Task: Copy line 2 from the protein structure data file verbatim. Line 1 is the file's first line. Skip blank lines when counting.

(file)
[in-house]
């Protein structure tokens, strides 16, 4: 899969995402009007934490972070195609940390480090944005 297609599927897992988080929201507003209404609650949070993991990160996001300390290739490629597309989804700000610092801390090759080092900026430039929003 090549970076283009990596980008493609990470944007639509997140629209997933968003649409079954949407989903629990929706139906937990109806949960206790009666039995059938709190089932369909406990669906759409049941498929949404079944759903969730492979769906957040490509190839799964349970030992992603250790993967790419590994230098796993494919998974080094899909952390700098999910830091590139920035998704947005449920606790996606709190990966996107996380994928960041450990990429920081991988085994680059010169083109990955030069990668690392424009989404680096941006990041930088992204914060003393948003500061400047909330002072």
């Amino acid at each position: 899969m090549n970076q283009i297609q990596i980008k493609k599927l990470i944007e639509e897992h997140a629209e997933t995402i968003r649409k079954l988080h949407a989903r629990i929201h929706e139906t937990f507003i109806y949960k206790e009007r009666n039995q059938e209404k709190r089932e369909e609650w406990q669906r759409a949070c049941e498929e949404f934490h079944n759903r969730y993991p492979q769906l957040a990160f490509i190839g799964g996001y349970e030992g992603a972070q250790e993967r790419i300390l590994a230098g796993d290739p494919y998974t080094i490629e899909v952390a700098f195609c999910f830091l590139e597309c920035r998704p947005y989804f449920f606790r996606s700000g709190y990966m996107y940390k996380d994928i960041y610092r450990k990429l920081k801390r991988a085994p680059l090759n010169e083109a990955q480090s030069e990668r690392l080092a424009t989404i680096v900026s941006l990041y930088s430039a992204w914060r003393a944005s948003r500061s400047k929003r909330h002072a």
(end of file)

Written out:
């Protein structure tokens, strides 16, 4: 899969995402009007934490972070195609940390480090944005 297609599927897992988080929201507003209404609650949070993991990160996001300390290739490629597309989804700000610092801390090759080092900026430039929003 090549970076283009990596980008493609990470944007639509997140629209997933968003649409079954949407989903629990929706139906937990109806949960206790009666039995059938709190089932369909406990669906759409049941498929949404079944759903969730492979769906957040490509190839799964349970030992992603250790993967790419590994230098796993494919998974080094899909952390700098999910830091590139920035998704947005449920606790996606709190990966996107996380994928960041450990990429920081991988085994680059010169083109990955030069990668690392424009989404680096941006990041930088992204914060003393948003500061400047909330002072």